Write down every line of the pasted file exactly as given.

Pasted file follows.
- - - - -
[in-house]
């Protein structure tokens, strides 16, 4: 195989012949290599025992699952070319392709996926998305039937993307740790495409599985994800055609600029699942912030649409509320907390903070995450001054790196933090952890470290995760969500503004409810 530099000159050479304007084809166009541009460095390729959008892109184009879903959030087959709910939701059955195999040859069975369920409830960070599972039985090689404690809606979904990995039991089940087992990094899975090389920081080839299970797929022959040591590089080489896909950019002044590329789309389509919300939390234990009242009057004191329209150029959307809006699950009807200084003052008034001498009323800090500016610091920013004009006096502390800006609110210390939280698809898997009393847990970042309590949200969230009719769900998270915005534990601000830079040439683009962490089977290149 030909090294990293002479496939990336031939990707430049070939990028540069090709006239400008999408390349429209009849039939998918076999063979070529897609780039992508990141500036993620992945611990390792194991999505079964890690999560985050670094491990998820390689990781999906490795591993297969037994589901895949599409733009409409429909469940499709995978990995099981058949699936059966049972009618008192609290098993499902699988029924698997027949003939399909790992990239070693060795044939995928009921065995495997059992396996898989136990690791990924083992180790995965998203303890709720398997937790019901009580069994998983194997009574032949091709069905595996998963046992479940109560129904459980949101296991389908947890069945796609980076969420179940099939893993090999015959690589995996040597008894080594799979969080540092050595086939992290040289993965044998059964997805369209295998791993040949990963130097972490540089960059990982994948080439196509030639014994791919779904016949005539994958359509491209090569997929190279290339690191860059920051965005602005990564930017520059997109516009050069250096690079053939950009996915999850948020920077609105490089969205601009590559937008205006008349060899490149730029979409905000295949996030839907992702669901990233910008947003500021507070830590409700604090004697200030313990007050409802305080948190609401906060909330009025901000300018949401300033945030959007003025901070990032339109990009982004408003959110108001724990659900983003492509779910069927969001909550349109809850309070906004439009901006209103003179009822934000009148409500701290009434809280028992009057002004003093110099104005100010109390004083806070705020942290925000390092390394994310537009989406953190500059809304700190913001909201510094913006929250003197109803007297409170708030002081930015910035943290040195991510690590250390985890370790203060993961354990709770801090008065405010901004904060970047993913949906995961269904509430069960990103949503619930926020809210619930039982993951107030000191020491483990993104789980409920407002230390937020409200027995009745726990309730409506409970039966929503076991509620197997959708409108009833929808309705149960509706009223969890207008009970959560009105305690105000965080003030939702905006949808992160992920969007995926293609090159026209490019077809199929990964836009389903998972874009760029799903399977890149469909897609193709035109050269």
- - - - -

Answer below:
[in-house]
């Protein structure tokens, strides 16, 4: 195989012949290599025992699952070319392709996926998305039937993307740790495409599985994800055609600029699942912030649409509320907390903070995450001054790196933090952890470290995760969500503004409810 530099000159050479304007084809166009541009460095390729959008892109184009879903959030087959709910939701059955195999040859069975369920409830960070599972039985090689404690809606979904990995039991089940087992990094899975090389920081080839299970797929022959040591590089080489896909950019002044590329789309389509919300939390234990009242009057004191329209150029959307809006699950009807200084003052008034001498009323800090500016610091920013004009006096502390800006609110210390939280698809898997009393847990970042309590949200969230009719769900998270915005534990601000830079040439683009962490089977290149 030909090294990293002479496939990336031939990707430049070939990028540069090709006239400008999408390349429209009849039939998918076999063979070529897609780039992508990141500036993620992945611990390792194991999505079964890690999560985050670094491990998820390689990781999906490795591993297969037994589901895949599409733009409409429909469940499709995978990995099981058949699936059966049972009618008192609290098993499902699988029924698997027949003939399909790992990239070693060795044939995928009921065995495997059992396996898989136990690791990924083992180790995965998203303890709720398997937790019901009580069994998983194997009574032949091709069905595996998963046992479940109560129904459980949101296991389908947890069945796609980076969420179940099939893993090999015959690589995996040597008894080594799979969080540092050595086939992290040289993965044998059964997805369209295998791993040949990963130097972490540089960059990982994948080439196509030639014994791919779904016949005539994958359509491209090569997929190279290339690191860059920051965005602005990564930017520059997109516009050069250096690079053939950009996915999850948020920077609105490089969205601009590559937008205006008349060899490149730029979409905000295949996030839907992702669901990233910008947003500021507070830590409700604090004697200030313990007050409802305080948190609401906060909330009025901000300018949401300033945030959007003025901070990032339109990009982004408003959110108001724990659900983003492509779910069927969001909550349109809850309070906004439009901006209103003179009822934000009148409500701290009434809280028992009057002004003093110099104005100010109390004083806070705020942290925000390092390394994310537009989406953190500059809304700190913001909201510094913006929250003197109803007297409170708030002081930015910035943290040195991510690590250390985890370790203060993961354990709770801090008065405010901004904060970047993913949906995961269904509430069960990103949503619930926020809210619930039982993951107030000191020491483990993104789980409920407002230390937020409200027995009745726990309730409506409970039966929503076991509620197997959708409108009833929808309705149960509706009223969890207008009970959560009105305690105000965080003030939702905006949808992160992920969007995926293609090159026209490019077809199929990964836009389903998972874009760029799903399977890149469909897609193709035109050269």